Yeah. And how much of it is new. And I think if anything, all this technology is gonna extract that because, there's gotta be some things that we will discover that the machine can't do and that may just be the one thing we added. Yep. Yeah. And speaking of large language models, we discussed a lot of topics that are very relevant to what you are building at Cohere, so I would love to just dive a little bit more into what you're actually doing with L M U or Large Language Model University.
And to do that, could you maybe give us, A brief overview of what it is exactly what you're covering and the main insights people could expect when going through, this university. Absolutely. [00:33:00] Yeah. I'm so excited of following you. It's just been a blast working with it. And, , yes, it's, since we started with just decided, you know, we wanna bring everyone.
Up to speed and LMS in, in every possible way. And obviously it's material that you can go at your own pace. You can pick this, that, or that, or you can go over it in order. , but the idea is just to have everything. And, I always just like to understand things in the most simple way. So I, I don't yeah, have a formula.
I don't have a matrix. I just have little,, words lying around and cars and fruits and stuff like that., that's what module one is, right? Module one is like a friendly introduction to LLMs. So we talk about embeddings, we talk about, tension models, similarity. So basically the architecture of a transformer, we get through the architecture of a transformer, and,, also talk about things like semantic search, which is embeddings.
, but it's all conceptual. Like it's all,, to get you an idea of what's happening behind the computer. Don't worry about the matrix and the numbers. I can multiply., just know what's under the hood in a fake [00:34:00] way. And then, we have modules two and three, which is three is based on in text representation, which is basically anything that's not generation.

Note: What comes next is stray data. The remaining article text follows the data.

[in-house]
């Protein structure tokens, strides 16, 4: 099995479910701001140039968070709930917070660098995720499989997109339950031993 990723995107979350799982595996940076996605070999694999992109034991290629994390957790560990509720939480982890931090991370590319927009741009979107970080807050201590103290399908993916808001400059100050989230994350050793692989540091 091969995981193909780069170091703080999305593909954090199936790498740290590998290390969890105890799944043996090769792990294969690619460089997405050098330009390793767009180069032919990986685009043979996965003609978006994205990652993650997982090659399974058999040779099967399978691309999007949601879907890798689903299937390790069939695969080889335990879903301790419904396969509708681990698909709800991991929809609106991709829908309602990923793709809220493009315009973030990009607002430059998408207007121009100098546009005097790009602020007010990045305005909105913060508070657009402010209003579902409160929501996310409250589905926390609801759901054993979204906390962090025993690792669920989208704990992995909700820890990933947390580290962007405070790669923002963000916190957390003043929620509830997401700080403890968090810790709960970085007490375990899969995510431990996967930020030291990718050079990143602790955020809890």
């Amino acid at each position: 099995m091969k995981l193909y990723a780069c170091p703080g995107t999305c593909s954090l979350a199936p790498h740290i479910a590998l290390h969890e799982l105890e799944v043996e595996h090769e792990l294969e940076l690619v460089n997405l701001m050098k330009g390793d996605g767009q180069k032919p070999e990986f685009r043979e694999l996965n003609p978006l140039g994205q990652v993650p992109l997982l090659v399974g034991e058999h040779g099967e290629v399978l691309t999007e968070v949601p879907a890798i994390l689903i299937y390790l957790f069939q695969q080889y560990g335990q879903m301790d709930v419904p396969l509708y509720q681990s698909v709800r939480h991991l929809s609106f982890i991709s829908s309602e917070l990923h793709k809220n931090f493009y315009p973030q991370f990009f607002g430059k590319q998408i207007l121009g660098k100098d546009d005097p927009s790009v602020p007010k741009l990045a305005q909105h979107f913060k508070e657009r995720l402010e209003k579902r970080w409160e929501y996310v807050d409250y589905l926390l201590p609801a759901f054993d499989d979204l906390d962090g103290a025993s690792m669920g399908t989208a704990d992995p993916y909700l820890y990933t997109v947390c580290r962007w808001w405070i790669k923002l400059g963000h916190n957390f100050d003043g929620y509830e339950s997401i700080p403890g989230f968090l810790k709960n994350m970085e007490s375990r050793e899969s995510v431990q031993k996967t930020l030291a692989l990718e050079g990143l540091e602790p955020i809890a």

So then we have search,, classification, embeddings. Then there's a lot of labs, right? So this one has basically code labs ,, with the information behind, with , the, all of it has block posts, and videos and, and code labs, but it teaches you how to use the endpoints. And how to analyze things.
So for example, it makes you embed a big data set using the endpoint, and then once you're in the embedding, cluster it, see how. What insights you get,, et cetera, et cetera. So that's module two. And then modules three is generation. So it teaches you how to use the generate endpoint. And then it teaches you a lot of like prompt engineering.
It has a lot , of labs. One of them is, building a story saying before,, chaining prompts,, a lot of use cases , of where would you use, , generative learning, et cetera. And that's what we have right now and we are adding a lot of content. So the next module we'll be adding [00:35:00] pretty soon.
Is deployment. So we have model on deployment on AW s, , SageMaker and a lot of other things. , the co here, , endpoints are cloud agnostic. So we have, examples on, on, on how to deploy and on most platforms. And then we're adding an entire module on search because search is, basically like here's greatest, focus is, and where a lot of,, a lot of the innovation has happened and where it's a leader.
And, , so we have a, we're gonna add an entire module on a lot of different,, a lot of different search applications, and technology. Retrieval, augmented generation, which is what I'm saying, that you can search first, search , and then generate answers from there. Re-ran, which is a step that makes,, searching much better.
And a lot of these technologies. And then another thing we're adding is more, more prompt engineering because it's what everybody wants to learn. So we have, a lot of great material on that and we'll continue adding things,, in the future we'll add things on. Enterprise, type of content like decision maker in a company would.
Doesn't need to know so much about the models or something, but they need [00:36:00] to know the high level, what should I use, what kind of team should I build? Et cetera, et cetera. So yeah, we're always adding stuff and we have a lot of cool events. Discord Channel is very active. We have monthly, , talks I give them, sometimes the other instructors Jme or, and all the of them, they also, give them and we have, yeah, just a lot of activity in the community, office hours, et cetera.